14. Platelet transfusion therapy in sub-Saharan Africa: bacterial contamination, recipient characteristics and acute transfusion reactions

    Science.gov (United States)

    Hume, Heather A.; Ddungu, Henry; Angom, Racheal; Baluku, Hannington; Kajumbula, Henry; Kyeyune-Byabazaire, Dorothy; Orem, Jackson; Ramirez-Arcos, Sandra; Tobian, Aaron A.R.

    2017-01-01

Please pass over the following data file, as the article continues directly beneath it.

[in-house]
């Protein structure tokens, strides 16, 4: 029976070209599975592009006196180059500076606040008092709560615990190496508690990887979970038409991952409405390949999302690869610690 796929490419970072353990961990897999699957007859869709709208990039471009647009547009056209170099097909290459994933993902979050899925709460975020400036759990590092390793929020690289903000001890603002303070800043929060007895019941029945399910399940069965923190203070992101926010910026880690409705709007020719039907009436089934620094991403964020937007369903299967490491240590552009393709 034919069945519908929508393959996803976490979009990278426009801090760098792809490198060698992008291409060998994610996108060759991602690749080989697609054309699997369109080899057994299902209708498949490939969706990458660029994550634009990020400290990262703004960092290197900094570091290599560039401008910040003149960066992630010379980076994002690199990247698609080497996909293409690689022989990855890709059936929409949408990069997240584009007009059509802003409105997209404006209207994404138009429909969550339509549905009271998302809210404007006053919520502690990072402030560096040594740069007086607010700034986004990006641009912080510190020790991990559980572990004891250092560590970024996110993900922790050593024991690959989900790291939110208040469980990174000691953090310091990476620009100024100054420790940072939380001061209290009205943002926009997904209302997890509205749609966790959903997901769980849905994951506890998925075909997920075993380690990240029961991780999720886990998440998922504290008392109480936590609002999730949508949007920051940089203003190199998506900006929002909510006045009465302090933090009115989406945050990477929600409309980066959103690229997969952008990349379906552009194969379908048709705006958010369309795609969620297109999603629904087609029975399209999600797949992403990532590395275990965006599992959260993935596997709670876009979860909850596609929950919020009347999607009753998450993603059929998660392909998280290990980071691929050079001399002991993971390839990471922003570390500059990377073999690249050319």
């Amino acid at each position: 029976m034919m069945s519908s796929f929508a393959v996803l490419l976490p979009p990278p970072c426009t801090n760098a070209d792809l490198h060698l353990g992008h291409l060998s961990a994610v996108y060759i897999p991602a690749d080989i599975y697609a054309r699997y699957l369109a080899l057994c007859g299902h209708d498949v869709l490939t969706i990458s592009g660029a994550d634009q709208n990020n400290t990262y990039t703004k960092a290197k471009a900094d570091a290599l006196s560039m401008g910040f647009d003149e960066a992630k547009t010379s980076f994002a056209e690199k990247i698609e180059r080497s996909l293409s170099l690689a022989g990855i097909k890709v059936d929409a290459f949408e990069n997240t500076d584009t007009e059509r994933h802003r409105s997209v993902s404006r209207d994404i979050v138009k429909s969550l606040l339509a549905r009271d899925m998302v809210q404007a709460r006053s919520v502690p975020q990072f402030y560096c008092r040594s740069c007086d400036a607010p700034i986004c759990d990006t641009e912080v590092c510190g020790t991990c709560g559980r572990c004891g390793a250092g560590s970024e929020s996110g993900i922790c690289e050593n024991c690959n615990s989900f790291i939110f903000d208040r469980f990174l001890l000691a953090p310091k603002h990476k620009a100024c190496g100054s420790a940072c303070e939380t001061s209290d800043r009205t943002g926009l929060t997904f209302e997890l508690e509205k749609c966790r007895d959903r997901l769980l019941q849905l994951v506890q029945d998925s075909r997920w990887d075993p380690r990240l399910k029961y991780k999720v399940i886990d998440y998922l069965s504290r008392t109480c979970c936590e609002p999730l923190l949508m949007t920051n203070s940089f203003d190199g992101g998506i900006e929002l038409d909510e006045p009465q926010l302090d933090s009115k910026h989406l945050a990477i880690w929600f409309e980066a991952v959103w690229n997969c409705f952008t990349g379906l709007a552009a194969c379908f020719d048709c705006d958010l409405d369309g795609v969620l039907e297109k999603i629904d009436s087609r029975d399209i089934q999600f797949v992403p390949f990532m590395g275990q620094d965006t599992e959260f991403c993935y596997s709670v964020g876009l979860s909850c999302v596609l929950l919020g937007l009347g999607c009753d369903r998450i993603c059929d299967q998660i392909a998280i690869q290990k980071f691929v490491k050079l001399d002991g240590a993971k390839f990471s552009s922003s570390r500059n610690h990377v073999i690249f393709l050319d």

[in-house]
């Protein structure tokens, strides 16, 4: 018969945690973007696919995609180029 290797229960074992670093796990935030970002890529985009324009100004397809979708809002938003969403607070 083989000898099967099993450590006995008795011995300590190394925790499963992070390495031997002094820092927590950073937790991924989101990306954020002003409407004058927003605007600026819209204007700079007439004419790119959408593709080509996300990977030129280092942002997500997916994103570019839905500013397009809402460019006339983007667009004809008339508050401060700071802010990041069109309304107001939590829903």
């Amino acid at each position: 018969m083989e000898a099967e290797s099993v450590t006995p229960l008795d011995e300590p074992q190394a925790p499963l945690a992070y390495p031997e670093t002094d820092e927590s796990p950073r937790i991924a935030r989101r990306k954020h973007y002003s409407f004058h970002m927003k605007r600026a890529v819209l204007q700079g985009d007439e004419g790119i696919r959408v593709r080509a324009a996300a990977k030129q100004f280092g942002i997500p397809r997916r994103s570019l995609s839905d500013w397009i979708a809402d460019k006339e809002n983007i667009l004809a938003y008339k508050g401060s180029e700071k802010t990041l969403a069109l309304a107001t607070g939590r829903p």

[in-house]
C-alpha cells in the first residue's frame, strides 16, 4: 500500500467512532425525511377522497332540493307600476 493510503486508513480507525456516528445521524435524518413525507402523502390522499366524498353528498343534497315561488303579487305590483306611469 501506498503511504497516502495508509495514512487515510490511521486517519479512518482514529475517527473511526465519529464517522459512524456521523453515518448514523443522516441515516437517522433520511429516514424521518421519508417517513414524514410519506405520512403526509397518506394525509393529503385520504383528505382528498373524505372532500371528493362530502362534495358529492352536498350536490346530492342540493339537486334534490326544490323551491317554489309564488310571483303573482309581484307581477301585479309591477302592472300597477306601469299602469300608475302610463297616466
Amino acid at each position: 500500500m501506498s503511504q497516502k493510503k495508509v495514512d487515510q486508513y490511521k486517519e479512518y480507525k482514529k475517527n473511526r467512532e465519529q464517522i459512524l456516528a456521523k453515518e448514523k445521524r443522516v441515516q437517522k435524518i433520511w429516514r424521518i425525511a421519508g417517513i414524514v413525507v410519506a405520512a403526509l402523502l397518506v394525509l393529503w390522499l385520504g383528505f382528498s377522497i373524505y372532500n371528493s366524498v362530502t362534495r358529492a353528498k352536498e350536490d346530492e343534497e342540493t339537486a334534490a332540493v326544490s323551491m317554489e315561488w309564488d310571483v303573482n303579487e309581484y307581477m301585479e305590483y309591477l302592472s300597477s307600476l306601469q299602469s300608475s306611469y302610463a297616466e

Background Little data are available on bacterial contamination (BC) of platelet units or acute transfusion reactions to platelet transfusions (PT) in sub-Saharan Africa (SSA). Methods This prospective observational study evaluated the rate of BC of whole blood derived platelet units (WB-PU), the utility of performing Gram stains (GS) to prevent septic reactions, characteristics of patients receiving PT and the rate of acute reactions associated with PT at the Uganda Cancer Institute in Kampala, Uganda. An aliquot of each WB-PU studied was taken to perform GS and culture using the Bactec™ 9120 instrument. Study participants were monitored for reactions. Results 337 WB-PU were evaluated for BC, of which 323 units were transfused in 151 transfusion episodes to 50 patients. The frequency of BC ranged from 0.3%–2.1% (according to criteria used to define BC). The GS had high specificity (99.1%), but low sensitivity to detect units with BC. The median platelet count prior to PT was 10,900 (IQR 6,000–18,900) cells/μL. 78% of PT were given to patients with no bleeding. Acute reactions occurred in 11 transfusion episodes, involving 13 WB-PU, for a rate of 7.3% (95%CI=3.7–12.7%) per transfusion episode. All recipients of units with positive bacterial cultures were receiving antibiotics at the time of transfusion; none experienced a reaction. Conclusions The rate of BC observed in this study is lower than previously reported in SSA, but still remains a safety issue. As GS appears to be an ineffective screening tool, alternate methods should be explored to prevent transfusing bacterially-contaminated platelets in SSA. PMID:27079627